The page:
Thanks so much to DG for suggesting this as our next topic! The good news is that it's super simple and not complex in any respect.
After spending the last week avoiding writing this post and finally deciding that the best approach would be to start by deriding DG, I finally did a little research*. Not too much, though, because one of my big frustrations with trying to make environmentally-friendly choices is that if you research long enough, the less clear everything becomes.
So here are some of the key tips and resources I found that all seem to make sense.
How You Shop
Remember last month's topic? It's back! That's because bringing reusable bags to the grocery store is a great idea. At first, this was hard to remember, but once it's a habit, it becomes automatic.
Recommendations include to eat local, organic, and in season. Sounds easy enough, but what's local and in season in Minnesota in early February? Our family shops primarily at a co-op, and a certain amount of the produce is local, even in the winter. But with kids in the house, buying things they'll probably actually eat is just as much as a consideration as what's local.
How do you balance a desire to eat flavors from around the globe with the desire to eat foods grown close to home?
Meat and Dairy
Eating local and buying organic both come up in this category as well. But along with that, eating less is also recommended. I'm vegetarian and the family eats vegetarian at home, though the boys choose to eat meat pretty regularly at school lunch. When the boys were a little younger, I worried that they just wouldn't like most of the vegetarian dinners we made, but it turns out that if you expose them to things enough times (just like the advice books all recommend), kids really do start to eat more things! That's not to say they don't have their moments, and the peperoncino still ends up having a quesadilla once or twice a week when he won't eat what the rest of us are having for dinner.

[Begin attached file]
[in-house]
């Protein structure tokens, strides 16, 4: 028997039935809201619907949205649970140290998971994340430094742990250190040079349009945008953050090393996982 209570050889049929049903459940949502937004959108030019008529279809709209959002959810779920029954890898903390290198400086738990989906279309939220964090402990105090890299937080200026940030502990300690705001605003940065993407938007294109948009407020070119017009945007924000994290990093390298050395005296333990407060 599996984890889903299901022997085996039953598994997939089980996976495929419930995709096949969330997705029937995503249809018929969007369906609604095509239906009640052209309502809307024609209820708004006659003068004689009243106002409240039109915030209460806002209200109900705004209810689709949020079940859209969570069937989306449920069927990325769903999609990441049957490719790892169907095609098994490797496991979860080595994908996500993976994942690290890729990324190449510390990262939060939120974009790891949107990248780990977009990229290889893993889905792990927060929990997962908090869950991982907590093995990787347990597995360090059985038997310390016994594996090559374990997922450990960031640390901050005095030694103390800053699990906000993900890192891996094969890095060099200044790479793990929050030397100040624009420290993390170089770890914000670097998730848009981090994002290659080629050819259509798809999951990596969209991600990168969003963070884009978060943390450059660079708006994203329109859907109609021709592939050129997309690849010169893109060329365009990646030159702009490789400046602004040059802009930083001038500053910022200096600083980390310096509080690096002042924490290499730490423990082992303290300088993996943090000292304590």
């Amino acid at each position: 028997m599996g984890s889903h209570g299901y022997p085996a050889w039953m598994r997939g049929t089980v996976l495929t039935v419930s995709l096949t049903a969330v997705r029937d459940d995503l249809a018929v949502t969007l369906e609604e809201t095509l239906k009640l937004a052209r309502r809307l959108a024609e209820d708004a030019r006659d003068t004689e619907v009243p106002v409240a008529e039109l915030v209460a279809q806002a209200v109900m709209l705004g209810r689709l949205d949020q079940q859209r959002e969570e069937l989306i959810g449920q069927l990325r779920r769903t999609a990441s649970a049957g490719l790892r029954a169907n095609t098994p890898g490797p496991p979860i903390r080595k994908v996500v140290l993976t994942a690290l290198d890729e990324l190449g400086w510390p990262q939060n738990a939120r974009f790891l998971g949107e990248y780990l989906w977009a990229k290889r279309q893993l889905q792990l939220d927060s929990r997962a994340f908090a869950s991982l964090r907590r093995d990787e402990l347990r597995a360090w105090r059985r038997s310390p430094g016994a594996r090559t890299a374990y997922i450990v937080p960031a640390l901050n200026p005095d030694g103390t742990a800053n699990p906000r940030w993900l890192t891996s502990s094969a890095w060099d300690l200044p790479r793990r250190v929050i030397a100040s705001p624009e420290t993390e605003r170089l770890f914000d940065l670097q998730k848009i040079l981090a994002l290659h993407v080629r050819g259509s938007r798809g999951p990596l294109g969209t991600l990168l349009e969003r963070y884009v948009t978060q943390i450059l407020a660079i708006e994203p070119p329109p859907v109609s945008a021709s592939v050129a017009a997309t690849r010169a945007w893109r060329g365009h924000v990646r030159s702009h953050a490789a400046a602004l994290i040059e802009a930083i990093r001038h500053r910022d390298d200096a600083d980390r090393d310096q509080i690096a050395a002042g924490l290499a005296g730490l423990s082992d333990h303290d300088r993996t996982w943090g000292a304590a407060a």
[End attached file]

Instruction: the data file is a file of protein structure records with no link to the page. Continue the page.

Our oceans are in trouble, as are many fish populations. The good news is that if you eat fish, there are a couple of great resources to help you make more environmentally friendly choices. There's the Marine Stewardship Council and the Monterey Bay Aquarium's Seafood Watch.
Okay, yes, there's a bit more to it than that. And one of my ongoing frustrations in my household is seeing how much food is uneaten any given week. I try to at least talk to the boys off and on about the concept of wasting something and what we can do to not waste so much (this applies to much more than just food).
As I mentioned last month, we do have a great composting program in our community, so at the very least I can take a little comfort in knowing that what's not eaten isn't going into a landfill.
Things I'd Like to Change in My Own Home
- Consider cutting back on dairy. We do eat some vegan meals already (which are in the repertoire because we like them, not specifically because they're vegan), but I like the idea of being on the lookout for some additional recipes to try. I had to give up dairy for a time when the peperoncino was young (because it was linked to his reflux), and I found that the best vegan dishes are really well seasoned so that they still have a lot of flavor.
- Get some cloth napkins for everyday use. We don't use napkins at all of our meals, but some of the time they're essential, and I'd like to stop just giving everyone paper towels when that happens.
- For cleaning up spills, use cleaning rags more often instead of paper towels. I cut up a pair of very old flannel pajamas recently, and I've been working on reaching for one of those rags rather than automatically grabbing a paper towel. Of course not having any toddlers in the house also helps when it comes to cutting down on spills...
So what about you? What are you doing well when it comes to food and would you like to do differently?
*Here's the main article I used for reference when writing this post if you'd like to peruse the full list of tips.